> The federal civil rights suit filed Tuesday by the California chapter of the
> National Federation of the Blind cites instances in California and elsewhere
> when blind Uber customers summoned a car only to be refused a ride once the
> driver saw them with a service dog. In some cases, drivers allegedly
> abandoned blind travelers in extreme weather and charged cancellation fees
> after denying them rides, the complaint said.
> The complaint filed in a Northern California District Court cites one
> instance where a California UberX driver put a service dog in the trunk and
> refused to pull over when the blind passenger realized where the animal was.
> On another occasion a passenger was trying to explain that his dog was not a
> pet but a service animal when the driver allegedly cursed at him and
> accelerated abruptly, nearly injuring the dog and striking the passenger's
> friend, who is also blind, with an open car door.
> The group said it's aware of more than 30 times blind customers were denied
> rides in violation of the American with Disabilities Act and California
> state law.
> As a result, blind passengers are confronting unexpected delays and "face
> the degrading experience of being denied a basic service that is available
> to all other paying customers," the complaint said.
> Services such as Uber are quickly supplanting traditional taxis, a service
> blind people rely on due to the limitations of public transportation.
> The National Federation of the Blind wants Uber to educate its drivers about
> disability rights and punish the violators in addition to providing a way
> for disabled passengers to immediately register complaints when they are
> refused rides because of service dogs.
> In a statement reported by the San Francisco Examiner, Uber said its policy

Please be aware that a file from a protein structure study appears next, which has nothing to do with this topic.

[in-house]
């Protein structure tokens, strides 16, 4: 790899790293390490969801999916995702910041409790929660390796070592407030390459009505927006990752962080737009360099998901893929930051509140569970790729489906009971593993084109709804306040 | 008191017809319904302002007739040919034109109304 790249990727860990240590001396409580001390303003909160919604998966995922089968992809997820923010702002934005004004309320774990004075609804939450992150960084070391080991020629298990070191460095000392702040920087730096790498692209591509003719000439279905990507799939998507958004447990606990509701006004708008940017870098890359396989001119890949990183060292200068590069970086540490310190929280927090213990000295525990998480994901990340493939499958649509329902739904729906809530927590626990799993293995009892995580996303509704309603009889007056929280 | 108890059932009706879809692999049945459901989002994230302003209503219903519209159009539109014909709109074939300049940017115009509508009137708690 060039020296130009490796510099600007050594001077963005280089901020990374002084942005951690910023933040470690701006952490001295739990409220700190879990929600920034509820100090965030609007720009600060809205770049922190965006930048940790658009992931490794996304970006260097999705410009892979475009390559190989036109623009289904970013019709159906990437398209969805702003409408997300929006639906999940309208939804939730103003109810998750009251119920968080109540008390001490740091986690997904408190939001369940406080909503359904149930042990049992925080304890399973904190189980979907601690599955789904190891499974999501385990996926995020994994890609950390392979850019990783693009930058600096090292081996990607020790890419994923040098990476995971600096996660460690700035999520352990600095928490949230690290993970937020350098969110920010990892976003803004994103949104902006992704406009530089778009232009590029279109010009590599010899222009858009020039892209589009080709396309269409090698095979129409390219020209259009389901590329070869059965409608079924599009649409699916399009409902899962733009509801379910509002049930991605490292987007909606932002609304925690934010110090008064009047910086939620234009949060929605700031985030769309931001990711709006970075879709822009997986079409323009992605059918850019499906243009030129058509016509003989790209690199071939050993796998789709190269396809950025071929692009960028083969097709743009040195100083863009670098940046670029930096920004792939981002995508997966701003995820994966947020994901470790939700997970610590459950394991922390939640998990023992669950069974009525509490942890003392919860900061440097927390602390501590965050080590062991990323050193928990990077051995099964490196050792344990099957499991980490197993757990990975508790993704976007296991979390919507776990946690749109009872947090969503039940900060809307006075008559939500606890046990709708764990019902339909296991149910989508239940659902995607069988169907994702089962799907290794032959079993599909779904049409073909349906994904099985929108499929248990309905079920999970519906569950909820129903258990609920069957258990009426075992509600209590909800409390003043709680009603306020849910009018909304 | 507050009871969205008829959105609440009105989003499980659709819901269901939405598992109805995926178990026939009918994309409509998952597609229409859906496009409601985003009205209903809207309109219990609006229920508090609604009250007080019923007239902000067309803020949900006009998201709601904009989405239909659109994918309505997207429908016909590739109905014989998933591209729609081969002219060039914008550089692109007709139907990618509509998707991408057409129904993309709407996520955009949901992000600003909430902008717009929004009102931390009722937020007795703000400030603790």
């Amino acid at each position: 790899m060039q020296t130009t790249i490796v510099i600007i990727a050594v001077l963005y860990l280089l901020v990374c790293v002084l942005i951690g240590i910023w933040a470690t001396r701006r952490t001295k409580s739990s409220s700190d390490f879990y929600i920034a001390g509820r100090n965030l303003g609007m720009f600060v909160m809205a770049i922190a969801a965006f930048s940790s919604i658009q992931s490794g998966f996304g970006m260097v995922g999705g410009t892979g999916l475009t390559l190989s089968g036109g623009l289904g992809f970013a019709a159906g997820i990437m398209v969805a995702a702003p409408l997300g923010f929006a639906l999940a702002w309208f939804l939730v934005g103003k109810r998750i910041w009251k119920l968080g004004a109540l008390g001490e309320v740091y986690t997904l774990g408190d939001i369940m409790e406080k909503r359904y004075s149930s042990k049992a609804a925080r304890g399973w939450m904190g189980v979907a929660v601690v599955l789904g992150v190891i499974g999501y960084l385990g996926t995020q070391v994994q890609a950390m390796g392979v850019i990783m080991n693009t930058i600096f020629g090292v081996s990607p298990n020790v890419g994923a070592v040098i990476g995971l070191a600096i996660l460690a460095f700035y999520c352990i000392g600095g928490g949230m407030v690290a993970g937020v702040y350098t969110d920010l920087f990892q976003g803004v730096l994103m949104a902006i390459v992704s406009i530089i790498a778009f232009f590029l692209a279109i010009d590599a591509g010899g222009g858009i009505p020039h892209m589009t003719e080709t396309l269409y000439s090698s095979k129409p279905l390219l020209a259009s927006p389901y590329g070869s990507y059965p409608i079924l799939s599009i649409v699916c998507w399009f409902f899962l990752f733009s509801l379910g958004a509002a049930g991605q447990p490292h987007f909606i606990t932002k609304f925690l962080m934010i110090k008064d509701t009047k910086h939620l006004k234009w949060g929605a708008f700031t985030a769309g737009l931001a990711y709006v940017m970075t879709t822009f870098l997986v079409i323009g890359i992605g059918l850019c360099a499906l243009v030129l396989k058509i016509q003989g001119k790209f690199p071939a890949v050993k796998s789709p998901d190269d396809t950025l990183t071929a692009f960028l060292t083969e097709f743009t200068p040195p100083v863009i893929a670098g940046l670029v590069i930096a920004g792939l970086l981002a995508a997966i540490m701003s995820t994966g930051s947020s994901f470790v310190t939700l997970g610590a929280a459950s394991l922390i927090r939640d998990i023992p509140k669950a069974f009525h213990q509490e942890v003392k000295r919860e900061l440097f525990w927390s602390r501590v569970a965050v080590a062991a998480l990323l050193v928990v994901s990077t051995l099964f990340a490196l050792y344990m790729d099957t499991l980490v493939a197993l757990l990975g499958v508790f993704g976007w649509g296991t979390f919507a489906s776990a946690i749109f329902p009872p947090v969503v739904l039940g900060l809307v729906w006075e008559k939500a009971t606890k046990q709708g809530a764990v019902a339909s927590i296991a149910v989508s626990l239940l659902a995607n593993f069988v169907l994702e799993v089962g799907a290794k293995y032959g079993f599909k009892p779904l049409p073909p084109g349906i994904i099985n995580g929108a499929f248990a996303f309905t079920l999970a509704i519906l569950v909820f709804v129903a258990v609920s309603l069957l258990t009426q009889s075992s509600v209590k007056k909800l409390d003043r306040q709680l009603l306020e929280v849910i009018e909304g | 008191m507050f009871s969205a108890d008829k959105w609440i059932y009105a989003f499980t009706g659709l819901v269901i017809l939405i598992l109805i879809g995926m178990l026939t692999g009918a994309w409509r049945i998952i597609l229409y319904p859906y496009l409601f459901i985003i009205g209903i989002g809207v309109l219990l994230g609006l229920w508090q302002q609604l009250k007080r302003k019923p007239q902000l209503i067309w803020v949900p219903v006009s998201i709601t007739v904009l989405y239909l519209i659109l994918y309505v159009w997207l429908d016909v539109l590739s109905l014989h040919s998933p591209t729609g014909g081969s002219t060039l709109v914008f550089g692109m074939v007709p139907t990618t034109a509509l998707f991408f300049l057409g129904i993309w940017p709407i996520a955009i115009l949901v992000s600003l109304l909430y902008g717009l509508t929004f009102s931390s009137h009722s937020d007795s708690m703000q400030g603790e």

> is to terminate drivers who refuse to transport service animals. "The Uber
> app is built to expand access to transportation options for all, including
> users with visual impairments and other disabilities," the statement said.
> However, Uber allegedly told some passengers it can't control what drivers
> do because they are independent contractors. The company advised them to let
> drivers know about their animals ahead of time, said the Federation, which
> filed suit after Uber rejected its request to negotiate a solution.
> The group claims the company closely monitors and controls its drivers by
> managing payments and services through the app, and by assessing driver
> performance based on customer feedback.
> In September 2013,California's Public Utilities Commission classified UberX
> as a transportation provider because it functions like a taxi dispatch. The
> commission also said that UberX may not discriminate against the disabled,
> the Federation noted.
> Figuring out whether to treat Uber like a traditional taxi service or
> something else is the subject of heated debate across the country. Taxi
> services are required by federal law to serve the disabled, even if drivers
> are independent contractors.
> Gail Sullivan covers business for the Morning Mix blog.